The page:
Although McConnell and his wife own stock in the shipping company, there is no evidence either of them or their families members had any connection with the cocaine shipment.
Until Blankenship began rising in the polls, Jenkins and Morrisey had mostly turned their fire on each other. The question now is whether either one of them will be able to defeat Blankenship and preserve Republican hopes in November.
West Virginia does not have primary runoffs, so whichever candidate wins a plurality Tuesday will get the nomination.
Manchin, 70, is seeking a second full term in the Senate. Despite being a former two-term governor and serving in statewide office since 2001, Manchin is considered among the most vulnerable Democratic senators in the 2018 cycle because of the size of Trump’s win in 2016.
Morrisey, 50, was first elected attorney general in 2012, the first Republican to hold that post in nearly 70 years. A native of New Jersey who ran for Congress from that state in 2000, Morrisey moved in 2006 to Jefferson County, a county in the West Virginia panhandle which is part of the Washington, D.C. metropolitan area.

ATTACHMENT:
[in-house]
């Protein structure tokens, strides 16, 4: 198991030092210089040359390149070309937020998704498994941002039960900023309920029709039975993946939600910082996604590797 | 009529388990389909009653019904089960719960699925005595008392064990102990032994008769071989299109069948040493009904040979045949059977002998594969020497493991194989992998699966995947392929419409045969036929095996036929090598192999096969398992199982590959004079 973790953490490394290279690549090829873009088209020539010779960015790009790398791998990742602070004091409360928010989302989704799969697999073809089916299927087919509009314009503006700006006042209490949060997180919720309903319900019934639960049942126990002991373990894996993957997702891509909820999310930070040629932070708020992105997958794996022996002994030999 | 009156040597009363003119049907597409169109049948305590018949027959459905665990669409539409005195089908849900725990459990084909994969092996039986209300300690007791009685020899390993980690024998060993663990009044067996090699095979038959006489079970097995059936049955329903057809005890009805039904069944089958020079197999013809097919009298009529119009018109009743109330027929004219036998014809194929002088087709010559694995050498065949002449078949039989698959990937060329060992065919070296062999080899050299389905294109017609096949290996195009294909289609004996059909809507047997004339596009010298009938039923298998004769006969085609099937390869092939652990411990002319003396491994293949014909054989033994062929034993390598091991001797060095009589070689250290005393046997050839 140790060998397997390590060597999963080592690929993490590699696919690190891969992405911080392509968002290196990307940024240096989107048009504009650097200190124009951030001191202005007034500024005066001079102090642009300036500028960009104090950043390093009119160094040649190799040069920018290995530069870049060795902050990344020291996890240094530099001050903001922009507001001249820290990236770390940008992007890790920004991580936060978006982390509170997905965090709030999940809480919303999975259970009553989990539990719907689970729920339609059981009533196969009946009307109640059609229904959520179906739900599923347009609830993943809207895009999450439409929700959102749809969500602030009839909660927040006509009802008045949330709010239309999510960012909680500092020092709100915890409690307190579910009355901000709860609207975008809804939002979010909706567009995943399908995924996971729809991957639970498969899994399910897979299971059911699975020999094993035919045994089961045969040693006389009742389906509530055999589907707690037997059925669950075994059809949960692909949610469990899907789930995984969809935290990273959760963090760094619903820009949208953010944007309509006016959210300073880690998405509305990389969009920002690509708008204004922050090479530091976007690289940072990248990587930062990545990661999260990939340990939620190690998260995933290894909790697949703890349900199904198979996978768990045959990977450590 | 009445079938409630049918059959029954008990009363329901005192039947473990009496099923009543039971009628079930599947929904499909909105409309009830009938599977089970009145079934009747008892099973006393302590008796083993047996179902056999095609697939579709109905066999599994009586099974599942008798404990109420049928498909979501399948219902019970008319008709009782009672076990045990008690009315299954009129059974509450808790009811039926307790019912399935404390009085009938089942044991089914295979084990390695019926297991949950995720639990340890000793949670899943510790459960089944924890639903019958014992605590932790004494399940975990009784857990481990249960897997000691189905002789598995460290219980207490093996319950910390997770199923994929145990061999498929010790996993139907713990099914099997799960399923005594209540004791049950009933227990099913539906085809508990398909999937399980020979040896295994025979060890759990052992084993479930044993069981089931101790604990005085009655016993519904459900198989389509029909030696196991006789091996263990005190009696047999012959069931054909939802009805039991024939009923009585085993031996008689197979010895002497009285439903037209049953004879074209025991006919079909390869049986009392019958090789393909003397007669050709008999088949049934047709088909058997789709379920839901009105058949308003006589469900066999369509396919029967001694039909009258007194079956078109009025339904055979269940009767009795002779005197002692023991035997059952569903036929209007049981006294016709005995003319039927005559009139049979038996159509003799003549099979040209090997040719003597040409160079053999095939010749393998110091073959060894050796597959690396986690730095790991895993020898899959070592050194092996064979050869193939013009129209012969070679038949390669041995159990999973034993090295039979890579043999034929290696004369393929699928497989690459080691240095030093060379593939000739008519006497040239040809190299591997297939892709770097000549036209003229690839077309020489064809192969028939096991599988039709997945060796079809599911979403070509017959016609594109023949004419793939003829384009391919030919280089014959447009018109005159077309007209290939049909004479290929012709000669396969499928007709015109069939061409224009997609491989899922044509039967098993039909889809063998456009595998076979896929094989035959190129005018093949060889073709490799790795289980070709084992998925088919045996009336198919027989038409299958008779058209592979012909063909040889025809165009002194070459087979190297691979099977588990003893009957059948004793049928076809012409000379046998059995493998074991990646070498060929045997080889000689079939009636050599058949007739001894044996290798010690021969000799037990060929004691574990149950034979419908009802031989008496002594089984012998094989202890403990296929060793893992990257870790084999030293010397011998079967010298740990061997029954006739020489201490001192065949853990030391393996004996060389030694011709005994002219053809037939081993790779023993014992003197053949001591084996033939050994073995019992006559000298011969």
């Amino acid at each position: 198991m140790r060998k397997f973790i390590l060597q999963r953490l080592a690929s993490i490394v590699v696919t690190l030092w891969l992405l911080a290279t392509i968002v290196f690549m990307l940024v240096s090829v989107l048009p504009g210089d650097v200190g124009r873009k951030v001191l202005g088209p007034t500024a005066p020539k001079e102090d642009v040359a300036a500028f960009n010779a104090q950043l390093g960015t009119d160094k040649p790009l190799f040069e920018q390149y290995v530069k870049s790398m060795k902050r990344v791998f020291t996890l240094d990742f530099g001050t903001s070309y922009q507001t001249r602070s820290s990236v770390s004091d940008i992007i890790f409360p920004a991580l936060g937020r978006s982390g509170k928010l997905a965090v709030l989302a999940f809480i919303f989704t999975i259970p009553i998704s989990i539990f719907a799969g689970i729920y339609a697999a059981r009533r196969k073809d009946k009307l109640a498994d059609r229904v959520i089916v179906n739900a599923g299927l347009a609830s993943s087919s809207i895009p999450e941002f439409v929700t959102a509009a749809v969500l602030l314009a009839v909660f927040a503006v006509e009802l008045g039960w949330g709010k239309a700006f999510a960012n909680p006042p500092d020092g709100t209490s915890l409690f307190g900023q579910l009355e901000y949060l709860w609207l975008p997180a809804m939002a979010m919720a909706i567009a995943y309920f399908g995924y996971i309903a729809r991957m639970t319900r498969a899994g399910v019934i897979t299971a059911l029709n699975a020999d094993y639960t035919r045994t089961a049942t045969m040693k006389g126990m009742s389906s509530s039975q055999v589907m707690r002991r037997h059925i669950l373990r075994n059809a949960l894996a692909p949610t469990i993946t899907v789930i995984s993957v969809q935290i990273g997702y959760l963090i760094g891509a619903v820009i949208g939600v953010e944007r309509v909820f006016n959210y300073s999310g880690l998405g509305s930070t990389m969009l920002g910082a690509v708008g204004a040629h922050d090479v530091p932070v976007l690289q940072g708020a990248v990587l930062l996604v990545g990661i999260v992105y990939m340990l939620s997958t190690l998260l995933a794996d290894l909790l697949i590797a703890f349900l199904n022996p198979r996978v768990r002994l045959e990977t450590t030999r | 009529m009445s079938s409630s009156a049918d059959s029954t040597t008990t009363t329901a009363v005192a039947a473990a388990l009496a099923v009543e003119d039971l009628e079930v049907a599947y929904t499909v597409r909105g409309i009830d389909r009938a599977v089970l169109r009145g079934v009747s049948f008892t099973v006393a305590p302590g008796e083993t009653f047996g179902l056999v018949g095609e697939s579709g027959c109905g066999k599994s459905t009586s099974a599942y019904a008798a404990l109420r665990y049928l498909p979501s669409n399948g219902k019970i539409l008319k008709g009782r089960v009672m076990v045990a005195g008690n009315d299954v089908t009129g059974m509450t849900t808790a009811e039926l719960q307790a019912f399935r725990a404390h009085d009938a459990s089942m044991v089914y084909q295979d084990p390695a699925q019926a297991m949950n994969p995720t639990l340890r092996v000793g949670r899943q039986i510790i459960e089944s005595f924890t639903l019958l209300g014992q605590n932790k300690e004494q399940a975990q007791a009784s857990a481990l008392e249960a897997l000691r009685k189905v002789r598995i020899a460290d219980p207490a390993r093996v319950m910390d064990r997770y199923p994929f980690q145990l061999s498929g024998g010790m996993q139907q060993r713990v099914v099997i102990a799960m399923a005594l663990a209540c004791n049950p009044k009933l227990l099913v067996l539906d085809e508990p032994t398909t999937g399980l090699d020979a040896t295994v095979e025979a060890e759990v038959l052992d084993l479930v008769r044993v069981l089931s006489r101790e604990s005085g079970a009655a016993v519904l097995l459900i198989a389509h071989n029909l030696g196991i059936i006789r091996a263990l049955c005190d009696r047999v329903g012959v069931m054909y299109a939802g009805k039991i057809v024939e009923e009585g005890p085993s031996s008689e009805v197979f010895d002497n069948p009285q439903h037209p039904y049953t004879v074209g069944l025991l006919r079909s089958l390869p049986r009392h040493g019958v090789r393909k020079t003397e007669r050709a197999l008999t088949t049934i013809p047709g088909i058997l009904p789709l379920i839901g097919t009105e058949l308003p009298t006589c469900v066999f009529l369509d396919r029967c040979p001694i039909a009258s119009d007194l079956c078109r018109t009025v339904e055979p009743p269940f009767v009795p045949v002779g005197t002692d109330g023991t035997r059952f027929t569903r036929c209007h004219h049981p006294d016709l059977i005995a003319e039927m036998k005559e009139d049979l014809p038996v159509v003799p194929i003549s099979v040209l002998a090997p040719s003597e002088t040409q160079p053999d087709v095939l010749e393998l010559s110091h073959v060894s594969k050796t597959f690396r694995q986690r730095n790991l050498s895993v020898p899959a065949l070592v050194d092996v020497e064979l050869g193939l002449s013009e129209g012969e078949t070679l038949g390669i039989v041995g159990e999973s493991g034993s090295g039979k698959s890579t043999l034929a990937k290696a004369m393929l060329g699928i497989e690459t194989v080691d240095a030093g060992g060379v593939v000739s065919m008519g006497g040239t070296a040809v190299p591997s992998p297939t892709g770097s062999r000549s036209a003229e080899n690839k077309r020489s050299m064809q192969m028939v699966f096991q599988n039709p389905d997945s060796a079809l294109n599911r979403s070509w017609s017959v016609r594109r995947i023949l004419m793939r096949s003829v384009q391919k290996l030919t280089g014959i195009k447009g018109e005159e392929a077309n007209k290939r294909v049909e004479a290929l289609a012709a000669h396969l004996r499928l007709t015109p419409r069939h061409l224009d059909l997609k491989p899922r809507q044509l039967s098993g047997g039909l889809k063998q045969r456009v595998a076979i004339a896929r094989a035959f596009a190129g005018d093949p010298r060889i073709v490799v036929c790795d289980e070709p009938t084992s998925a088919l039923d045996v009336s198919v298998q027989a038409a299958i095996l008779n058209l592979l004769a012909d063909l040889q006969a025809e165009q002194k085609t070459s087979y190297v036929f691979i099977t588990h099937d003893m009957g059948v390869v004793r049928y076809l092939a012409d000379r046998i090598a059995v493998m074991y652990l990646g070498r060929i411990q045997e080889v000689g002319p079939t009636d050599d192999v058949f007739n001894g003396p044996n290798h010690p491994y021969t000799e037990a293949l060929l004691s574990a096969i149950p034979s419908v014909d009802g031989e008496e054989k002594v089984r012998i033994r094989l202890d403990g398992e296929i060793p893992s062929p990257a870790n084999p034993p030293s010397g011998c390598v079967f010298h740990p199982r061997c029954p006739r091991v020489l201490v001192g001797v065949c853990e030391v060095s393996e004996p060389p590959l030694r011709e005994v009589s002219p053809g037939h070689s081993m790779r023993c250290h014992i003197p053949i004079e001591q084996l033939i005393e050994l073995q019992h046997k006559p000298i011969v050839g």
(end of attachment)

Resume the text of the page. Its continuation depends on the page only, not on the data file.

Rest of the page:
Also on the primary ballot are races in the the 3rd District, which takes in the lower third of the state. Seven Republicans, including four current or former state House members, are vying for the nomination to succeed Jenkins, with House Majority Whip Carol Miller of Crab Orchard establishing a strong fundraising advantage.
The likely Democratic nominee is populist State Senator Richard Ojeda, an Iraq war veteran who may be the best hope Democrats have for winning a House seat in the Mountaineer State in 2018.
Jenkins hopes to parlay state’s increasing GOP tilt to unseat venerable Democratic incumbent
♦By Rich Shumate, Chickenfriedpolitics.com editor
HUNTINGTON, West Virginia (CFP) — In 2014, GOP U.S. Rep. Evan Jenkins toppled a West Virginia political giant to get to Congress. In 2018, he’ll try to be a giant killer again.
Jenkins announced that he is giving up his House seat in an effort to defeat Democratic U.S. Senator Joe Manchin, in what is expected to become one of the South’s hottest Senate races.
In a campaign video released May 8, Jenkins went after Machin, accusing him of straying from the values he was elected to represent by supporting Hillary Clinton and Barack Obama.